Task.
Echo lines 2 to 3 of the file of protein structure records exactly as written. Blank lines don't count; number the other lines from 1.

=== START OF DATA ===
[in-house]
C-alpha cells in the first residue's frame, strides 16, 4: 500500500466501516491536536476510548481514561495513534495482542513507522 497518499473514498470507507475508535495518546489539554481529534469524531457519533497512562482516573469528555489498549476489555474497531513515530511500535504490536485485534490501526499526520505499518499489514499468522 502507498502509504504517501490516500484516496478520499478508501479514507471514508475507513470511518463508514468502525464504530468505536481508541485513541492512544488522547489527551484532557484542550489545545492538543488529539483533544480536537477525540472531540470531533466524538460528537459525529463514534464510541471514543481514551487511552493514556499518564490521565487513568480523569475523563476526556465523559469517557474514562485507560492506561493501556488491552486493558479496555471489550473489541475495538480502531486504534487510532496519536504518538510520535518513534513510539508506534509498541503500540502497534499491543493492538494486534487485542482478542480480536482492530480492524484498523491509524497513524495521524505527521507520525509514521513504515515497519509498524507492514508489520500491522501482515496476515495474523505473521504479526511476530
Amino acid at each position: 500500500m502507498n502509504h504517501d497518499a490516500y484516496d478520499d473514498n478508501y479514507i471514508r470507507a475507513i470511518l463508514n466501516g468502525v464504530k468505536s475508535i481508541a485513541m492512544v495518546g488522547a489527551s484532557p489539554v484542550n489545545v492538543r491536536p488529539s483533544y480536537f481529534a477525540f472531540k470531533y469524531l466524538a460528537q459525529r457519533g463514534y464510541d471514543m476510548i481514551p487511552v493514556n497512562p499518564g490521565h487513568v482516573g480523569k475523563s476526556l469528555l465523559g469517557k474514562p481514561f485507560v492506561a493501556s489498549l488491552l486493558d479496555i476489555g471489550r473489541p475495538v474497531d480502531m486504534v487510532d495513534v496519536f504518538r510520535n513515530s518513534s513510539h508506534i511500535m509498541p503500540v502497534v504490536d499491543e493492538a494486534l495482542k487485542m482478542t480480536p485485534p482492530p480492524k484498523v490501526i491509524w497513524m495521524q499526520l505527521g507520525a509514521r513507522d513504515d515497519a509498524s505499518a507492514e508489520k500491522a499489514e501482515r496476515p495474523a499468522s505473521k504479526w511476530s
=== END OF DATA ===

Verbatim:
C-alpha cells in the first residue's frame, strides 16, 4: 500500500466501516491536536476510548481514561495513534495482542513507522 497518499473514498470507507475508535495518546489539554481529534469524531457519533497512562482516573469528555489498549476489555474497531513515530511500535504490536485485534490501526499526520505499518499489514499468522 502507498502509504504517501490516500484516496478520499478508501479514507471514508475507513470511518463508514468502525464504530468505536481508541485513541492512544488522547489527551484532557484542550489545545492538543488529539483533544480536537477525540472531540470531533466524538460528537459525529463514534464510541471514543481514551487511552493514556499518564490521565487513568480523569475523563476526556465523559469517557474514562485507560492506561493501556488491552486493558479496555471489550473489541475495538480502531486504534487510532496519536504518538510520535518513534513510539508506534509498541503500540502497534499491543493492538494486534487485542482478542480480536482492530480492524484498523491509524497513524495521524505527521507520525509514521513504515515497519509498524507492514508489520500491522501482515496476515495474523505473521504479526511476530
Amino acid at each position: 500500500m502507498n502509504h504517501d497518499a490516500y484516496d478520499d473514498n478508501y479514507i471514508r470507507a475507513i470511518l463508514n466501516g468502525v464504530k468505536s475508535i481508541a485513541m492512544v495518546g488522547a489527551s484532557p489539554v484542550n489545545v492538543r491536536p488529539s483533544y480536537f481529534a477525540f472531540k470531533y469524531l466524538a460528537q459525529r457519533g463514534y464510541d471514543m476510548i481514551p487511552v493514556n497512562p499518564g490521565h487513568v482516573g480523569k475523563s476526556l469528555l465523559g469517557k474514562p481514561f485507560v492506561a493501556s489498549l488491552l486493558d479496555i476489555g471489550r473489541p475495538v474497531d480502531m486504534v487510532d495513534v496519536f504518538r510520535n513515530s518513534s513510539h508506534i511500535m509498541p503500540v502497534v504490536d499491543e493492538a494486534l495482542k487485542m482478542t480480536p485485534p482492530p480492524k484498523v490501526i491509524w497513524m495521524q499526520l505527521g507520525a509514521r513507522d513504515d515497519a509498524s505499518a507492514e508489520k500491522a499489514e501482515r496476515p495474523a499468522s505473521k504479526w511476530s